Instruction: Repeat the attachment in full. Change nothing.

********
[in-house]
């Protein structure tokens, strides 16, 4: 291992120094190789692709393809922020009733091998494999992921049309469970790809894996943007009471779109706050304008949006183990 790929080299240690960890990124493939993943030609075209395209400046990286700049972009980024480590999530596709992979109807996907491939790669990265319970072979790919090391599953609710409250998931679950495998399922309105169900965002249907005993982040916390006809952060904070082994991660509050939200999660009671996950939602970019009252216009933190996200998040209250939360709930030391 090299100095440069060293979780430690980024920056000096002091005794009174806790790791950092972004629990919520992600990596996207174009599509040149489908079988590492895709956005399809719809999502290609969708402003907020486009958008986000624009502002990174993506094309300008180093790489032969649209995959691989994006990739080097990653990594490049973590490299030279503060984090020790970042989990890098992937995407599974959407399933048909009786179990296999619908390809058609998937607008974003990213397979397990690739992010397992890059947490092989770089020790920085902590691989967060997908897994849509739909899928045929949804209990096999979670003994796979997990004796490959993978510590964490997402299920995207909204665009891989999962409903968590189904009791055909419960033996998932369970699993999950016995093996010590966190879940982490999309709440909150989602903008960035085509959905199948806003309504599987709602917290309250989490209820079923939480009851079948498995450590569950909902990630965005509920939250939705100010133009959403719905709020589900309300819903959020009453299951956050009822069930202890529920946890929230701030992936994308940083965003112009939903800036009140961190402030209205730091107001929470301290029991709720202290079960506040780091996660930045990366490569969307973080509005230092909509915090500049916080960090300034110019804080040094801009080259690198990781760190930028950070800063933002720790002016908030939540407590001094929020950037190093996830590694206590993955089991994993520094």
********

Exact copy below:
[in-house]
């Protein structure tokens, strides 16, 4: 291992120094190789692709393809922020009733091998494999992921049309469970790809894996943007009471779109706050304008949006183990 790929080299240690960890990124493939993943030609075209395209400046990286700049972009980024480590999530596709992979109807996907491939790669990265319970072979790919090391599953609710409250998931679950495998399922309105169900965002249907005993982040916390006809952060904070082994991660509050939200999660009671996950939602970019009252216009933190996200998040209250939360709930030391 090299100095440069060293979780430690980024920056000096002091005794009174806790790791950092972004629990919520992600990596996207174009599509040149489908079988590492895709956005399809719809999502290609969708402003907020486009958008986000624009502002990174993506094309300008180093790489032969649209995959691989994006990739080097990653990594490049973590490299030279503060984090020790970042989990890098992937995407599974959407399933048909009786179990296999619908390809058609998937607008974003990213397979397990690739992010397992890059947490092989770089020790920085902590691989967060997908897994849509739909899928045929949804209990096999979670003994796979997990004796490959993978510590964490997402299920995207909204665009891989999962409903968590189904009791055909419960033996998932369970699993999950016995093996010590966190879940982490999309709440909150989602903008960035085509959905199948806003309504599987709602917290309250989490209820079923939480009851079948498995450590569950909902990630965005509920939250939705100010133009959403719905709020589900309300819903959020009453299951956050009822069930202890529920946890929230701030992936994308940083965003112009939903800036009140961190402030209205730091107001929470301290029991709720202290079960506040780091996660930045990366490569969307973080509005230092909509915090500049916080960090300034110019804080040094801009080259690198990781760190930028950070800063933002720790002016908030939540407590001094929020950037190093996830590694206590993955089991994993520094």